Jones: In this unwieldy narrative I would say there are two things which worked, the first being the introduction of Riri William’s huge subplot which bears a shocking element from a previous Marvel series as well as the Infamous Iron Man story. Aside from those moments and the final few pages being somewhat endearing, I don’t think I would recommend installment to anyone. I would, however, suggest huge Marvel fans to lead through it because of the really odd surprises and to see a few favorite Bendis art collaborators turn in good work–what did you think of the art?

Frost: The art fluctuated from being truly gorgeous to standard mainstream stuff. But the stuff here that worked the best were these big, multi-panel pages which felt like experimental collages. I really dug those. Otherwise, it was kinda meh. Not good or bad, just okay.

Jones: While his art is usually not to my taste, Mark Bagley’s contributions worked really well for me in this context. It is interesting to see him drawn the newer corners of the Marvel Universe. Stefano Caselli is kind of given the short of the end of the stick as he draws the scenes coated in words. Andrea Sorrentino’s contributions really surprised and delighted me. I think Alex Maleev is the start of the show with his incredible splash page showing off his unique approach to comics. It was good to see Bendis work with Leinil Yu again who drew such a large portion of his Avengers work along with Mike Deodato Jr.; Daniel Acuna contributes solid work here as well. While some of the artistic contributions are too brief for my liking, I enjoyed the issue as a whole artistically.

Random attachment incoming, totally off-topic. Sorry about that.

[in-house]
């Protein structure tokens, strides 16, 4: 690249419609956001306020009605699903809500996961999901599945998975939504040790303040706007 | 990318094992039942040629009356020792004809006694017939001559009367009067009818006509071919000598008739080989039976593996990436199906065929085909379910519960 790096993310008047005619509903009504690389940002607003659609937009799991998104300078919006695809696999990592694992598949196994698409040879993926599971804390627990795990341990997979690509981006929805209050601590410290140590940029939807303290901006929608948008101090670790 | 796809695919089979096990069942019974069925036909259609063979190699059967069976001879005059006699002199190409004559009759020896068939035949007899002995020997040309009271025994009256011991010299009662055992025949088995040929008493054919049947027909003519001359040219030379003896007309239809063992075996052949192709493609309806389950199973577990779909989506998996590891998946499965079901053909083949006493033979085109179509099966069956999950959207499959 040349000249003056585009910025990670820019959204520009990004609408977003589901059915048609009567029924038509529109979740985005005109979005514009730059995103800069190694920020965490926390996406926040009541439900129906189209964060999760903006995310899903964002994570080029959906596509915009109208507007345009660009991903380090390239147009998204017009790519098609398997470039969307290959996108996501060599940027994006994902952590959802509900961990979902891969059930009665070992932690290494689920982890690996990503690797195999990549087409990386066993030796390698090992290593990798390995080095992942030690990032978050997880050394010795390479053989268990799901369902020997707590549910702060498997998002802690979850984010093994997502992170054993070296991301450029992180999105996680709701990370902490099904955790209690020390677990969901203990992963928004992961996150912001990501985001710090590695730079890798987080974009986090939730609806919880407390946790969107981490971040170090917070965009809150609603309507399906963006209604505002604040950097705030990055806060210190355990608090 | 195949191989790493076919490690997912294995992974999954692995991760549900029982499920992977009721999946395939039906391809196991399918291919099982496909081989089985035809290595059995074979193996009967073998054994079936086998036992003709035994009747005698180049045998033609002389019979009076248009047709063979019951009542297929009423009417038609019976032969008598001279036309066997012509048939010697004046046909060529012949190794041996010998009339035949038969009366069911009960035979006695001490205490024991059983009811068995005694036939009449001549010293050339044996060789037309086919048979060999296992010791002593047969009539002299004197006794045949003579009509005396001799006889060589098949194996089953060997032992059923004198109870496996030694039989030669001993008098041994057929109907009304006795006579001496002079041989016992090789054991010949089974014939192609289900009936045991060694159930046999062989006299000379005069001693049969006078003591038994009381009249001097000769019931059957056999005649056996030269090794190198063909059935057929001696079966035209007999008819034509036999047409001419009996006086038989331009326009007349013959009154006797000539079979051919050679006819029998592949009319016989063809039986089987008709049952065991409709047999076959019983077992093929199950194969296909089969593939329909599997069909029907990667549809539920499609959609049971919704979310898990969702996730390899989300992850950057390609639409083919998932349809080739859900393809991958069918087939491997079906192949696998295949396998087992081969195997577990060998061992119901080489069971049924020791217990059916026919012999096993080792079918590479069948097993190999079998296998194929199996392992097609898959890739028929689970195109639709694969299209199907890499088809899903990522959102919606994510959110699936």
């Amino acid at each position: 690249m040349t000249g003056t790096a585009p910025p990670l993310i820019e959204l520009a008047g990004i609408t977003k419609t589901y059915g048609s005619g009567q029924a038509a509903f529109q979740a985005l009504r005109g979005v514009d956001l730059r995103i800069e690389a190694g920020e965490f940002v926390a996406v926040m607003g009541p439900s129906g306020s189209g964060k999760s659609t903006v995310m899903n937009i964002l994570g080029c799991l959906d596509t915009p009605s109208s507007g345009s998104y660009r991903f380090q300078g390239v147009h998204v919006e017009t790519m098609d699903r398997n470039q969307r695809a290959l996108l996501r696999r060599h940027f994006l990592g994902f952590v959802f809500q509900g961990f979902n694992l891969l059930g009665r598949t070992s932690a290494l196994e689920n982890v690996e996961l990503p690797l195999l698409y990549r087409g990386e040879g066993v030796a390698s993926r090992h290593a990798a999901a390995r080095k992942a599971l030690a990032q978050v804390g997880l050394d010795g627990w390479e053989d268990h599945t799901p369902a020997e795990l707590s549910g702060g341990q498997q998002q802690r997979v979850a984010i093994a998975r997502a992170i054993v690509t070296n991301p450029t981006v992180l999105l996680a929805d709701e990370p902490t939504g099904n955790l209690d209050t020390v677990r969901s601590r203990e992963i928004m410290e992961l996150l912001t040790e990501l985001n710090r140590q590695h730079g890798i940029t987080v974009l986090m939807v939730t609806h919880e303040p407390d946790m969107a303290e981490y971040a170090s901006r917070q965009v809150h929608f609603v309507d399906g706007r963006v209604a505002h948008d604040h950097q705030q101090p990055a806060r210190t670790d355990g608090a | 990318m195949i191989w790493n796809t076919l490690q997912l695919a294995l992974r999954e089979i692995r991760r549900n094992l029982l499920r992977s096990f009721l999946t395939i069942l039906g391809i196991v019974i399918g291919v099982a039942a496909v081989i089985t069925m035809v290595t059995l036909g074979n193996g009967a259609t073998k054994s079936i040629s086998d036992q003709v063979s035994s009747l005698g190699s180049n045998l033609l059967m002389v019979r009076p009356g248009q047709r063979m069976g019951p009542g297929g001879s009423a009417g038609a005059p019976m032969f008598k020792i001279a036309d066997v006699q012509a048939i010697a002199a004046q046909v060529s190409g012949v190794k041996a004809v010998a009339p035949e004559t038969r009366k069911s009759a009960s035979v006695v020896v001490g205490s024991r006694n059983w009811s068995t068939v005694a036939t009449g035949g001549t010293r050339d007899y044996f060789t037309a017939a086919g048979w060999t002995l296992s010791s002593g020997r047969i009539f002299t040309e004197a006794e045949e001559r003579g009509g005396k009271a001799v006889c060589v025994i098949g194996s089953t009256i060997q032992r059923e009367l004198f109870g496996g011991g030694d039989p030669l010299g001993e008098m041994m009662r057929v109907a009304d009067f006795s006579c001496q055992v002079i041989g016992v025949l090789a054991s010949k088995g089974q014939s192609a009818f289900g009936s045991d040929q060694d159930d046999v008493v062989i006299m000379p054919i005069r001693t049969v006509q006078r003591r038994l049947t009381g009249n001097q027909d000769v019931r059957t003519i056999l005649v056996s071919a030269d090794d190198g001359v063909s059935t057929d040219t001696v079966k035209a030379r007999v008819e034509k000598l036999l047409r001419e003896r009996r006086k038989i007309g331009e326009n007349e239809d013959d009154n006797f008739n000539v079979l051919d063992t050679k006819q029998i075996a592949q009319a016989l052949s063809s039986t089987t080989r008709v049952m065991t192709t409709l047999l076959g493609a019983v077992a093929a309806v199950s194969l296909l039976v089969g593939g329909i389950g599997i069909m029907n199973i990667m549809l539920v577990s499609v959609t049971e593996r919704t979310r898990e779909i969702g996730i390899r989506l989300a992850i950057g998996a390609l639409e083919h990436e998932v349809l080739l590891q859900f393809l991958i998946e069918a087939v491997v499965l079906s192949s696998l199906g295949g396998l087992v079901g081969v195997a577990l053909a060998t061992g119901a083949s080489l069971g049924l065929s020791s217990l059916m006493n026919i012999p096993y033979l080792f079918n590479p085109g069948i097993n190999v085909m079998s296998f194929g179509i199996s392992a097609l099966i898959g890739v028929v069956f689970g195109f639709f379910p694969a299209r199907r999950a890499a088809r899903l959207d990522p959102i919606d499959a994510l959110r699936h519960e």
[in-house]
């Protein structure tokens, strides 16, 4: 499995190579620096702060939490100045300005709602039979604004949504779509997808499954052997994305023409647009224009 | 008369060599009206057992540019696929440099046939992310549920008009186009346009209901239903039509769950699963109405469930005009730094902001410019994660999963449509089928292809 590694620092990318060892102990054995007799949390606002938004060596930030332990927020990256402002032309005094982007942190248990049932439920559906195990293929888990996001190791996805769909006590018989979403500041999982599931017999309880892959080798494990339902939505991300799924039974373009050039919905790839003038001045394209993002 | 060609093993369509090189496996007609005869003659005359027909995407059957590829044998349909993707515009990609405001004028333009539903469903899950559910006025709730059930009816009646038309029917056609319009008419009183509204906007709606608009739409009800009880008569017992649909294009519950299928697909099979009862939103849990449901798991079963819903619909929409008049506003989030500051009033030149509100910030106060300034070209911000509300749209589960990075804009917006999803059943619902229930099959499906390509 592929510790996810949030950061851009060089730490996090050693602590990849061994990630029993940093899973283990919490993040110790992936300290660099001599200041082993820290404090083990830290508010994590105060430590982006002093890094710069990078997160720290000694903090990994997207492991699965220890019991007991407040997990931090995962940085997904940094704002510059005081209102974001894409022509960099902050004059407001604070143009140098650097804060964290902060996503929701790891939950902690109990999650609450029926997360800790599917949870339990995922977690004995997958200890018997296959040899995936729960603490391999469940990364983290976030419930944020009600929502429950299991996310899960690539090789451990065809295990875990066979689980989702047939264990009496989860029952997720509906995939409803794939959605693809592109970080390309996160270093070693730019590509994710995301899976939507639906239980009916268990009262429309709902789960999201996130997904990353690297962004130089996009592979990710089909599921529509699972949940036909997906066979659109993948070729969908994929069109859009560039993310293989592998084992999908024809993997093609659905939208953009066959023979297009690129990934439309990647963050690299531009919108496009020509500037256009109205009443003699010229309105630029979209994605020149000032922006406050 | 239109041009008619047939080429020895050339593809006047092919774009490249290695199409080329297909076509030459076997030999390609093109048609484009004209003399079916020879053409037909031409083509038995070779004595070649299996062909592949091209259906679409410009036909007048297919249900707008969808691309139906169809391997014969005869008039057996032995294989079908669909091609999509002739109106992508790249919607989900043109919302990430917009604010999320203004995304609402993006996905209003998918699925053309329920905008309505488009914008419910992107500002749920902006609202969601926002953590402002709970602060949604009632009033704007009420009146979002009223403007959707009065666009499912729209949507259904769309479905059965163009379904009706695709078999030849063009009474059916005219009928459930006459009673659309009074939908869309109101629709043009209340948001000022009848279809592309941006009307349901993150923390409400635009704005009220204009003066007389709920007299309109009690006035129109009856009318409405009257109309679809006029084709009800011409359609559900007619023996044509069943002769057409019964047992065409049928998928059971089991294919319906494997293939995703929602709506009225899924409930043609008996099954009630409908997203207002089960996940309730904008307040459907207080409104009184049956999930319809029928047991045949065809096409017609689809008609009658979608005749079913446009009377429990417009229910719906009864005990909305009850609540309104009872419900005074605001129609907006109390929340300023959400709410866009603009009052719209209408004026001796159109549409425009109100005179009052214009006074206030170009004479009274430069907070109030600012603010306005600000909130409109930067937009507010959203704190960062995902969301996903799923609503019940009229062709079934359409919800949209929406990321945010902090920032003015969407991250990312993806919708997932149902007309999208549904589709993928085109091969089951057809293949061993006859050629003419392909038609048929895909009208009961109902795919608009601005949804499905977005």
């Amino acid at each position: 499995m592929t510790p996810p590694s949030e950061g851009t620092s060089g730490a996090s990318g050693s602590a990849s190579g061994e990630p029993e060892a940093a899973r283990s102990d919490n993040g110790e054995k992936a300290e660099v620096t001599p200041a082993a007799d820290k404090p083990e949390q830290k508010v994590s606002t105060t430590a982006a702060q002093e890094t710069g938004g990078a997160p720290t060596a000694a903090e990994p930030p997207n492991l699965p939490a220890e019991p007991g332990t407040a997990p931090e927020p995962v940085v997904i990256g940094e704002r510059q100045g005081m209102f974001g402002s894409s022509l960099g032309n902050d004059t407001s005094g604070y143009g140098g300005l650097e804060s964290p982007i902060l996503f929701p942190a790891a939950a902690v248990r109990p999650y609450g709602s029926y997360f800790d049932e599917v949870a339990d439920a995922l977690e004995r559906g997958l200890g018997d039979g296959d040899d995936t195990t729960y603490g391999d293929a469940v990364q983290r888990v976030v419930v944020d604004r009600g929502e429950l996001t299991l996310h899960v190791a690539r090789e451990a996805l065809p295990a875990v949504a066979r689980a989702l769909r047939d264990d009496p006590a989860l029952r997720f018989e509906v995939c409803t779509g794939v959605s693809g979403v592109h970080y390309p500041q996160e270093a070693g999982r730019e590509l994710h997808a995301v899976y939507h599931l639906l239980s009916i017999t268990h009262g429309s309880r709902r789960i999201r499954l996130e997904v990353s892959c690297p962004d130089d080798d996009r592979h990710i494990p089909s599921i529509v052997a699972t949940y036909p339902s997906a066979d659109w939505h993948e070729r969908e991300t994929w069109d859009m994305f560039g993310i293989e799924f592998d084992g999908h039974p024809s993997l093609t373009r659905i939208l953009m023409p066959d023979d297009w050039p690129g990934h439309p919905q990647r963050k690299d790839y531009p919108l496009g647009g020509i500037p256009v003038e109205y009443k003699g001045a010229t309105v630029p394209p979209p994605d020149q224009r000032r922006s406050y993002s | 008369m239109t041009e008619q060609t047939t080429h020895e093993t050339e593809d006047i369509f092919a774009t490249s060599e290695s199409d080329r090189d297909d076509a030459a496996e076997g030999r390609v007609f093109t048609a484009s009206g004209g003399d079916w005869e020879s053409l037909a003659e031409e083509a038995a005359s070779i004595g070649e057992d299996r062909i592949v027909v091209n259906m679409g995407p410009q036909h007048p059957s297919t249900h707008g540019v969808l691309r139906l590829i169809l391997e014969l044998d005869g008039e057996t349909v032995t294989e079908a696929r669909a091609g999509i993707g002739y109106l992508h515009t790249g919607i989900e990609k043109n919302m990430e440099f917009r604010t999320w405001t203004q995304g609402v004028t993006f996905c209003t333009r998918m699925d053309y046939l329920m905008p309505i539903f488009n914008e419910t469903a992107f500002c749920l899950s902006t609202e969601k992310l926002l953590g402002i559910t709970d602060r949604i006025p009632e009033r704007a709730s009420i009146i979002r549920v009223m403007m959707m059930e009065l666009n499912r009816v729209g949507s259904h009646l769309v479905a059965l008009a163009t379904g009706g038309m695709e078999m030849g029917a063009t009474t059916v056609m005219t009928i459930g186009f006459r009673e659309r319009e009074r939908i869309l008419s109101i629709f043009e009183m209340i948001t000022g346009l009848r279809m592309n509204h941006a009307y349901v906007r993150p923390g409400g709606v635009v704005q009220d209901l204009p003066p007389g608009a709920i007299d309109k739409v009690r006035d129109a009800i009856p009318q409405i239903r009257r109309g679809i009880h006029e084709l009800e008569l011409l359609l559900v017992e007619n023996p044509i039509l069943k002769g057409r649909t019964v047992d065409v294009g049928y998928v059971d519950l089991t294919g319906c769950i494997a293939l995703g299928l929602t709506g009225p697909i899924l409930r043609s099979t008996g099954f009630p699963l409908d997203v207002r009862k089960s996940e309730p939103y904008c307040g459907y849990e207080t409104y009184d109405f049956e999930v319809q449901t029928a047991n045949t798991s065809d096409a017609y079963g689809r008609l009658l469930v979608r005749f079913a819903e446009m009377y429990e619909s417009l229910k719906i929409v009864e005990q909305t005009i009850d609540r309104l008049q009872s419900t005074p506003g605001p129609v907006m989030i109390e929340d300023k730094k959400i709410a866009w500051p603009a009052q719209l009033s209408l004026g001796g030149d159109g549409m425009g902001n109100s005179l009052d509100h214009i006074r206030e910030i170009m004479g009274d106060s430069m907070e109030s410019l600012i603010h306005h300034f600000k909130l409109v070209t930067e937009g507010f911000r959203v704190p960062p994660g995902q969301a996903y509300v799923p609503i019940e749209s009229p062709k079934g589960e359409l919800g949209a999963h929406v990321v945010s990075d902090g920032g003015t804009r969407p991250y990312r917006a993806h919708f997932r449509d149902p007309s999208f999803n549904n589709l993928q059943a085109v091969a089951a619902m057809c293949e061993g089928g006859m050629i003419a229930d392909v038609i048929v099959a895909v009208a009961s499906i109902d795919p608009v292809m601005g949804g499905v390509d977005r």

Frost: It is crazy to think how much Bendis has contributed to the Marvel mythos. Despite any criticisms or reservations, I have about his work here, it can’t be stressed enough when he is really on his game, he creates top-tier comics. Even when it doesn’t land as well as it should, it’s still fantastic entertainment. So, I applaud Bendis for all his hard work at Marvel and for bringing a lot to the company. While this title is objectively a monumental achievement, it only halfway hits the target.